The transition between capacitive and Pirani method may occur abruptly, which may however easily lead to jumps in the measured value and hysteresis effects. It preferably takes place steadily in an overlap interval, between 0.1 mbar and 1 mbar, in particular according to the method described in EP-A-658 755.

For measurement according to the Pirani principle, the two measuring wires 11, 12 are heated by electric currents to different temperatures T1, T2. Using the formula known, for example, from H. R. Hidber, G. Suss: "Pirani manometer with linearized response", Rev. Sci. Instrum. 47/8 (1976), 912-914, for the power output by heat transfer from the measuring wire to the vessel wall as a function of the gas pressure p in the vessel, the temperature T of the measuring wire and the wall temperature TW

N(p)=α(εT4W TW 4)+β(T-TW)/√TW p+γ(T-TW)                               (1)

the pressure is then determined from the measured powers.

In (1), the first term relates to the heat transfer by radiation and the last term relates to that by thermal conduction in the region of the connections of the measuring wire, while the middle term describes, for a range of pressures below 1 mbar which is of particular interest here, the heat transfer caused by the pressure-dependent thermal conduction by the gas. When a somewhat more complicated formula which also takes into account the saturation at higher pressures is used for the dependence of this term on the pressure, this method can also be applied to a substantially larger pressure range without substantial changes.

If N(p) is measured at the two different measuring wire temperatures T1 and T2 at which the measuring wires 11, 12 have stabilized, and the difference is calculated, the result is

N1 (p)-N2 (p)=αε(T1 4 -T2 4)+β(T1 -T2)/√TW p+γ(T1 -T2)                        (2)

α, ε, β and γ are constants. T1 and T2 correspond to uniquely determined resistance values of the measuring wire, which are each preferably likewise adjusted to specific values during the measurement and are kept constant. The equation may thus be summarized as

N1 -N2 =A+Bp/√TW              (3)

with constants A, B. The wall temperature is included only in the square root √TW, whereas the terms in (1) which are highly dependent on the wall temperature and contain higher powers thereof are absent in (3).

If a standardized pressure P already containing the so-called thermal transpiration (cf. in this context K. F. Poulter et al., Vacuum 33 (1983), 311 and W. Jitschin et al., J. Vac. Sci. Technol. A5 (1987), 372) is defined as

P=√(TW0 /TW)p,                     (4)

which, for example at TW0 =300 K., corresponds to the pressure p, said standardized pressure is obtained as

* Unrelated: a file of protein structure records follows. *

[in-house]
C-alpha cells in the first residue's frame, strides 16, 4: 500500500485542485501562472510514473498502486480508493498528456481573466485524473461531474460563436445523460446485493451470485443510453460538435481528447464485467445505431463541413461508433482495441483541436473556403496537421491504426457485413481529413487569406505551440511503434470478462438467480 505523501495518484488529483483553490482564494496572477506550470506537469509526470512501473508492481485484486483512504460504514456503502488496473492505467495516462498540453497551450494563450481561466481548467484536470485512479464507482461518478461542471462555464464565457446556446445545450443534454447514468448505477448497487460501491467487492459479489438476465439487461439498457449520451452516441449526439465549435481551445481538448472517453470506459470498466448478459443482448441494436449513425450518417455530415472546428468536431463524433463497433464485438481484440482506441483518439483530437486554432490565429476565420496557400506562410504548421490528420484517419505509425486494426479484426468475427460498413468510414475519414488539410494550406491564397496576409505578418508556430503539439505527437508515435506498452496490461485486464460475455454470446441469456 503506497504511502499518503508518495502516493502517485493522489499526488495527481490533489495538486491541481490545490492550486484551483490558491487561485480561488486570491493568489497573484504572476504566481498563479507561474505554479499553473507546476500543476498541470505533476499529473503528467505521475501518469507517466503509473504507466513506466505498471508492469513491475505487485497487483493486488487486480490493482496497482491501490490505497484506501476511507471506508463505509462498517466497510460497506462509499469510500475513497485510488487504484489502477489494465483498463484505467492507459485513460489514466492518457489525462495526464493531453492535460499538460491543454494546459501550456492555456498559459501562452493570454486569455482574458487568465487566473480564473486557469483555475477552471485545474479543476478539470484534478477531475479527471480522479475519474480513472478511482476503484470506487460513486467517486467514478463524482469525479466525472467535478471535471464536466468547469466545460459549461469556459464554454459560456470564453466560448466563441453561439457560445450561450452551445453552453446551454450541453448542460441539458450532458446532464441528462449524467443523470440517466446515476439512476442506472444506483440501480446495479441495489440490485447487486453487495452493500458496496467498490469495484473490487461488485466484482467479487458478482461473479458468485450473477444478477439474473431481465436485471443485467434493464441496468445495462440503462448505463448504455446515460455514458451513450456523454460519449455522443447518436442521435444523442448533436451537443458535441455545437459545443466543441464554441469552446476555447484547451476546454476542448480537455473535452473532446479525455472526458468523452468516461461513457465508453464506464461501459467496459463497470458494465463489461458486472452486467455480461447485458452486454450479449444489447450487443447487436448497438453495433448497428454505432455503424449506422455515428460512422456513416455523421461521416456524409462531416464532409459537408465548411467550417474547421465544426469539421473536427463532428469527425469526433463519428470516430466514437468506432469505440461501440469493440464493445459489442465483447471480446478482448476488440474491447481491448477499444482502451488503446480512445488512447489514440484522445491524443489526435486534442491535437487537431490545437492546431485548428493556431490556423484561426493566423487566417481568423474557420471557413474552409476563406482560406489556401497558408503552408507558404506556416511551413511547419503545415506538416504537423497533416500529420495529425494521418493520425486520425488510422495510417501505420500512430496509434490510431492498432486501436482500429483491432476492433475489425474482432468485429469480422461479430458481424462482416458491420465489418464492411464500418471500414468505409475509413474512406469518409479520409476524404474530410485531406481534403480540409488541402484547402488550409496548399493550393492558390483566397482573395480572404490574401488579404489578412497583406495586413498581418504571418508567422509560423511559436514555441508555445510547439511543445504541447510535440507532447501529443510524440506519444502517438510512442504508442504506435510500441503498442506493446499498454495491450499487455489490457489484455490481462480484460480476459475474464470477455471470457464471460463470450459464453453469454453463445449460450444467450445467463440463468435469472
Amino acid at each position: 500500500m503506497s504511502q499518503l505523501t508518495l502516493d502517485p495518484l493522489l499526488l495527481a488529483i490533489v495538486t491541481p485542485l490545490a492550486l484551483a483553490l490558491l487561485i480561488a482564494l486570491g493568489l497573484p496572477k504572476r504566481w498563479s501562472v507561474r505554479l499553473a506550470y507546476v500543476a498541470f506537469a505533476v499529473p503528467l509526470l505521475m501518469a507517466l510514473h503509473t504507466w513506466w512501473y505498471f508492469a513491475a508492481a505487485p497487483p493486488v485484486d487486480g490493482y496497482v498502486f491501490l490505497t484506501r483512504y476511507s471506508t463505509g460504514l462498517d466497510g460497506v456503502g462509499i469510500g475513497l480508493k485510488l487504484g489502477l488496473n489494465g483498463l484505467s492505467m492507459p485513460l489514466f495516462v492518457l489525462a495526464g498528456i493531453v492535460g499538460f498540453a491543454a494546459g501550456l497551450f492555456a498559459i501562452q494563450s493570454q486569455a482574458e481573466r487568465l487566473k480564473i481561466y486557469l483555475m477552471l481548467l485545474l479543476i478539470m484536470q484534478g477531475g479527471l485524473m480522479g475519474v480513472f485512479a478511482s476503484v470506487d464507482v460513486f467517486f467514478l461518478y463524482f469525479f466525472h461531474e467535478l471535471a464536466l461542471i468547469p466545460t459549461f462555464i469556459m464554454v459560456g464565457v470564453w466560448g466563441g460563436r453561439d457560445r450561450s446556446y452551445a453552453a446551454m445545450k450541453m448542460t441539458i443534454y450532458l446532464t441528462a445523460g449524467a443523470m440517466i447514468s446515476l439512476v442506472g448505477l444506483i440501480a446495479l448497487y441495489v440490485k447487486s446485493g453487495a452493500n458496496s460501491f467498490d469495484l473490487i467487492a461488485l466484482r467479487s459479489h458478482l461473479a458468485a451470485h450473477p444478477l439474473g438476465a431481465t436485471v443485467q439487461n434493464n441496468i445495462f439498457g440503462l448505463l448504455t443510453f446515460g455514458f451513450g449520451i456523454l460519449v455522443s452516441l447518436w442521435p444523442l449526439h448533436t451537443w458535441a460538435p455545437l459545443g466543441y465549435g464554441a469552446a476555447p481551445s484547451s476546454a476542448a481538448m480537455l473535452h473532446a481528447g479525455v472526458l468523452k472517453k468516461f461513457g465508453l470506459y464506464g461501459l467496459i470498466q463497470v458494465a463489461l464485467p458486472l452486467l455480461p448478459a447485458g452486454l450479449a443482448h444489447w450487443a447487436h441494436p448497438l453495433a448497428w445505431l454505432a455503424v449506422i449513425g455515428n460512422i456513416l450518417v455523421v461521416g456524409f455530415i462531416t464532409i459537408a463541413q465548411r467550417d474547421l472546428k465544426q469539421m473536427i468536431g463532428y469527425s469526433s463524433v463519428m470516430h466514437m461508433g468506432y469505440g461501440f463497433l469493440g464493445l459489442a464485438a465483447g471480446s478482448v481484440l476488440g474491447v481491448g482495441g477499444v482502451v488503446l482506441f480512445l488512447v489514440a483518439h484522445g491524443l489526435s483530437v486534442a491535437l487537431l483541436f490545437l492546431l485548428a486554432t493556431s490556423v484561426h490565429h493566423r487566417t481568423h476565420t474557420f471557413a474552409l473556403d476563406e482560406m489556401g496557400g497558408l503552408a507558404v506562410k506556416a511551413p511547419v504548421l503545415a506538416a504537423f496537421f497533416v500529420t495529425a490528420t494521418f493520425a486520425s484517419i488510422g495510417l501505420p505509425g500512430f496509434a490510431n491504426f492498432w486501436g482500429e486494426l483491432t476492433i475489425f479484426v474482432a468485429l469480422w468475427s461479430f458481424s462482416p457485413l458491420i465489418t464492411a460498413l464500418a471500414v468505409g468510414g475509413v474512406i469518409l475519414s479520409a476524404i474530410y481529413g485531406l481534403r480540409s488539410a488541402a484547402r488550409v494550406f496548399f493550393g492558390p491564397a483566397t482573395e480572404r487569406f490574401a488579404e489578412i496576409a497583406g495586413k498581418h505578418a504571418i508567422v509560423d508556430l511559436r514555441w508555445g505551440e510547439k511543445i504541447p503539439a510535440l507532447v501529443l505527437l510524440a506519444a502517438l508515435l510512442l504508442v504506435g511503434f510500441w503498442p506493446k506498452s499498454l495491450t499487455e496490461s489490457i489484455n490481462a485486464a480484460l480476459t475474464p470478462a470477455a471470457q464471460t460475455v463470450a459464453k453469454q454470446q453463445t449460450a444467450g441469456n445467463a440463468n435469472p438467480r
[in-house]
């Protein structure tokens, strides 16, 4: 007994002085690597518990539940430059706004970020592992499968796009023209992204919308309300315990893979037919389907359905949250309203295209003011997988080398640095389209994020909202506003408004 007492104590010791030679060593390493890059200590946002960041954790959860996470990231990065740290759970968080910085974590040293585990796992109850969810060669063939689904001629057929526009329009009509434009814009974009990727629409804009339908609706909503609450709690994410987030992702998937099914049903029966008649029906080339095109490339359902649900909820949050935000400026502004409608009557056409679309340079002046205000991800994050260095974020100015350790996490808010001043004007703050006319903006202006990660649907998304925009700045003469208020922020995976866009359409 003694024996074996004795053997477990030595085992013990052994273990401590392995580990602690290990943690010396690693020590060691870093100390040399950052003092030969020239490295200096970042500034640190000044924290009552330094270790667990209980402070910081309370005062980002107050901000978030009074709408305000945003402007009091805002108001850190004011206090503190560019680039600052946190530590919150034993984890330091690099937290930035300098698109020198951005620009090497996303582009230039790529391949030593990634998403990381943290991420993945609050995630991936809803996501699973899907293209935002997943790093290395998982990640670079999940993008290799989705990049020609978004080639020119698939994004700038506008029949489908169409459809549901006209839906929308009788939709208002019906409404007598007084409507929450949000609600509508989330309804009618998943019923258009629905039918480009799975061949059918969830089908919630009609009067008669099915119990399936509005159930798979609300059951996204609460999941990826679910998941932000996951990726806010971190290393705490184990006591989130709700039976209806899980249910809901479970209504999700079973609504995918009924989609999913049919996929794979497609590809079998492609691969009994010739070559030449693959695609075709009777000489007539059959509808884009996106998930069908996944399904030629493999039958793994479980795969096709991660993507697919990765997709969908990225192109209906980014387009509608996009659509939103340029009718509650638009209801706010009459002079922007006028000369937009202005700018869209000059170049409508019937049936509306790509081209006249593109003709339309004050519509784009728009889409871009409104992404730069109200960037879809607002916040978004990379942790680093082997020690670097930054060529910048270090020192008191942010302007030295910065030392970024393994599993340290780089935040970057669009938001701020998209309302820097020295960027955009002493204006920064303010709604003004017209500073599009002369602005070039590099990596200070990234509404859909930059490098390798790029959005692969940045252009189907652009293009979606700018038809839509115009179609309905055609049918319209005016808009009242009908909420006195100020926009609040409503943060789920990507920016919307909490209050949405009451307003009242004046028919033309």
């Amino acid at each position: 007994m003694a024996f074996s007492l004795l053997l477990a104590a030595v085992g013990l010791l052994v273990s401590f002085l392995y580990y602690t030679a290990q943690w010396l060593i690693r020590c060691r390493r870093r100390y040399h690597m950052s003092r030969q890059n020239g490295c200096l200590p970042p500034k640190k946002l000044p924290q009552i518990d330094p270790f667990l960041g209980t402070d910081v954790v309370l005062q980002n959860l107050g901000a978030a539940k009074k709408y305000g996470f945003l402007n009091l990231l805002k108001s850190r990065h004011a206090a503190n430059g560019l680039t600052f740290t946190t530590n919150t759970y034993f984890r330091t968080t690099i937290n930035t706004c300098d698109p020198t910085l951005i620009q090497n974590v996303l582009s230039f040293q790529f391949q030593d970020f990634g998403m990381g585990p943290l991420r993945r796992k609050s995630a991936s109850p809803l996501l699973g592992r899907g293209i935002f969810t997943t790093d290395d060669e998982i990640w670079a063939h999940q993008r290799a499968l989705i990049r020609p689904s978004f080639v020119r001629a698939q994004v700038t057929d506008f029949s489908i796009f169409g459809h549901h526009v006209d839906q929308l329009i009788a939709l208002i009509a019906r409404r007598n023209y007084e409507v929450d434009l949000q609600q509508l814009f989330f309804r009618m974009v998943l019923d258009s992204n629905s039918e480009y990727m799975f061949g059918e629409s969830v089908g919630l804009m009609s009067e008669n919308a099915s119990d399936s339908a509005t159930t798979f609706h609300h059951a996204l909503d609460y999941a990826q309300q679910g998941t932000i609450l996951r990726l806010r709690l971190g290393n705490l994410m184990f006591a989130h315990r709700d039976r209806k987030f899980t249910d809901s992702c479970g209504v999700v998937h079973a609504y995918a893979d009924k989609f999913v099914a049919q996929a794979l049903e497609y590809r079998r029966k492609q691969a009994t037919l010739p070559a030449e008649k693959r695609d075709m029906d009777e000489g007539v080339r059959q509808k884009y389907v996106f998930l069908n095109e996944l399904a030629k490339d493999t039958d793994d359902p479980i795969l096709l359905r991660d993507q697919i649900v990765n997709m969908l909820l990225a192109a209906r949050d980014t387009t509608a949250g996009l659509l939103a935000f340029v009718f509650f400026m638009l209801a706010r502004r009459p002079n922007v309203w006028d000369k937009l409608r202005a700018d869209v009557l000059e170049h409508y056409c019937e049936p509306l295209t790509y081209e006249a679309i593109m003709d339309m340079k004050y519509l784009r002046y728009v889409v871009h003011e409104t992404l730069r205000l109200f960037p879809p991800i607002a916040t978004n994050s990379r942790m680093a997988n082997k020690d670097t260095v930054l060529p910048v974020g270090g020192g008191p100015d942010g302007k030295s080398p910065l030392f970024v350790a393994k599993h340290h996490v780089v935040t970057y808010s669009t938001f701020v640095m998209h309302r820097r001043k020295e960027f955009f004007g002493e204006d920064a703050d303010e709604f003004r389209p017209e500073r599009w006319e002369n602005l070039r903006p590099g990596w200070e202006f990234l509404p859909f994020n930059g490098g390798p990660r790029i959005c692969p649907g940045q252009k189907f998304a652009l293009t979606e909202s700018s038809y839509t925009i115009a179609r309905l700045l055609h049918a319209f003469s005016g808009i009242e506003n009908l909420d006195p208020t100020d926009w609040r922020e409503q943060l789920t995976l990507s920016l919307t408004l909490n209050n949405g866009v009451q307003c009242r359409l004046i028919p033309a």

P=(N1 -N2 -A)/C                                  (5)

where C is also a constant. P is thus independent of the wall temperature.

Various modifications of the embodiment described are of course possible. Thus, for example, the boundary between the lower and the upper range can be changed--in particular depending on the properties of the membrane. The Pirani pressure measurement can also be carried out with only one heating wire which can be brought alternately to the different temperatures T1, T2 or may also operate only at one temperature. In the latter case, however, greater effects of the wall temperature must be taken into account. Depending on the field of use, materials other than the stated ones can also be used in some cases or, instead of a measuring wire, another resistance heating element, for example a tape, a thin-film arrangement, a microchip or a Pirani element produced by microtechnology on an Si wafer, may also be used.

Finally, the pressure sensor may also be formed in such a way that it is suitable for relative measurements in the upper part of the measuring range, by providing a hole through the support plate, which hole opens into the volume lying between said support plate and the membrane which in this case is not in the form of a reference vacuum.

Patent Citations
Cited PatentFiling datePublication dateApplicantTitle
US4154115 *May 24, 1977May 15, 1979Akademie Der Wissenschaften DdrMethod and device for continuous measuring of gas pressures
Referenced by
Citing PatentFiling datePublication dateApplicantTitle
US6474172 *Sep 1, 1998Nov 5, 2002Unakis Balzers AgMethod for measuring the gas pressure in a container, and devices for its application
US7249516Jun 7, 2005Jul 31, 2007Brooks Automation, Inc.Method of operating a resistive heat-loss pressure sensor
US7367235 *Nov 27, 2006May 6, 2008Silverbrook Research Pty LtdThermal expansion compensated pressure sensor
US7464598Mar 27, 2008Dec 16, 2008Silverbrook Research Pty LtdMethod of pressure sensing with a pressure sensor having a sensor membrane and a compensation membrane
US7581447Nov 18, 2008Sep 1, 2009Silverbrook Research Pty LtdTemperature compensating pressure sensing arrangement
US7841238Aug 5, 2009Nov 30, 2010Silverbrook Research Pty LtdPressure sensor with temperature compensation
US8230746Feb 3, 2011Jul 31, 2012Canon Anelva CorporationCombined type pressure gauge, and manufacturing method of combined type pressure gauge
WO2003069297A1 *Feb 7, 2003Aug 21, 2003Fumagalli AlessandroWire vacuum sensor and vacum panel with tape rheophores to such a sensor
U.S. Classification73/755, 73/724
International ClassificationG01L9/00, G01L21/12, G01L9/12
Cooperative ClassificationG01L21/12, G01L9/0075
European ClassificationG01L9/00D6C, G01L21/12
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Nov 27, 2000ASAssignment
Effective date: 20000831
Sep 4, 1998ASAssignment
Effective date: 19980730